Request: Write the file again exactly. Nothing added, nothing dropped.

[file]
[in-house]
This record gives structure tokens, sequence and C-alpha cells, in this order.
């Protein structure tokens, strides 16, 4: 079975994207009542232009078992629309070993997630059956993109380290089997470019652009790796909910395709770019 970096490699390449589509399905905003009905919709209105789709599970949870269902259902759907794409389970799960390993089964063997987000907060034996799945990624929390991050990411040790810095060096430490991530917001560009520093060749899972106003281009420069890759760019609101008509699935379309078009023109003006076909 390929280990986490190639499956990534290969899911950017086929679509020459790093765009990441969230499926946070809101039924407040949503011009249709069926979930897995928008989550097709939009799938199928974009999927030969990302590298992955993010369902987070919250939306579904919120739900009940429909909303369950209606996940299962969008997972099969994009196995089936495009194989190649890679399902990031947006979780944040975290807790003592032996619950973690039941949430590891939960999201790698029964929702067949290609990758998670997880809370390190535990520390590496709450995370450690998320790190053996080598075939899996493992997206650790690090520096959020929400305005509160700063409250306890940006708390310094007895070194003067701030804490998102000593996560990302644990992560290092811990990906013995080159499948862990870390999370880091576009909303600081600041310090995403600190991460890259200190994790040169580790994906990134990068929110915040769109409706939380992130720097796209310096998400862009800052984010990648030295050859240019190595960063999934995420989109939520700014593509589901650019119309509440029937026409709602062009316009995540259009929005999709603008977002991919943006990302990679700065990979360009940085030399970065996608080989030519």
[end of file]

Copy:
[in-house]
This record gives structure tokens, sequence and C-alpha cells, in this order.
């Protein structure tokens, strides 16, 4: 079975994207009542232009078992629309070993997630059956993109380290089997470019652009790796909910395709770019 970096490699390449589509399905905003009905919709209105789709599970949870269902259902759907794409389970799960390993089964063997987000907060034996799945990624929390991050990411040790810095060096430490991530917001560009520093060749899972106003281009420069890759760019609101008509699935379309078009023109003006076909 390929280990986490190639499956990534290969899911950017086929679509020459790093765009990441969230499926946070809101039924407040949503011009249709069926979930897995928008989550097709939009799938199928974009999927030969990302590298992955993010369902987070919250939306579904919120739900009940429909909303369950209606996940299962969008997972099969994009196995089936495009194989190649890679399902990031947006979780944040975290807790003592032996619950973690039941949430590891939960999201790698029964929702067949290609990758998670997880809370390190535990520390590496709450995370450690998320790190053996080598075939899996493992997206650790690090520096959020929400305005509160700063409250306890940006708390310094007895070194003067701030804490998102000593996560990302644990992560290092811990990906013995080159499948862990870390999370880091576009909303600081600041310090995403600190991460890259200190994790040169580790994906990134990068929110915040769109409706939380992130720097796209310096998400862009800052984010990648030295050859240019190595960063999934995420989109939520700014593509589901650019119309509440029937026409709602062009316009995540259009929005999709603008977002991919943006990302990679700065990979360009940085030399970065996608080989030519």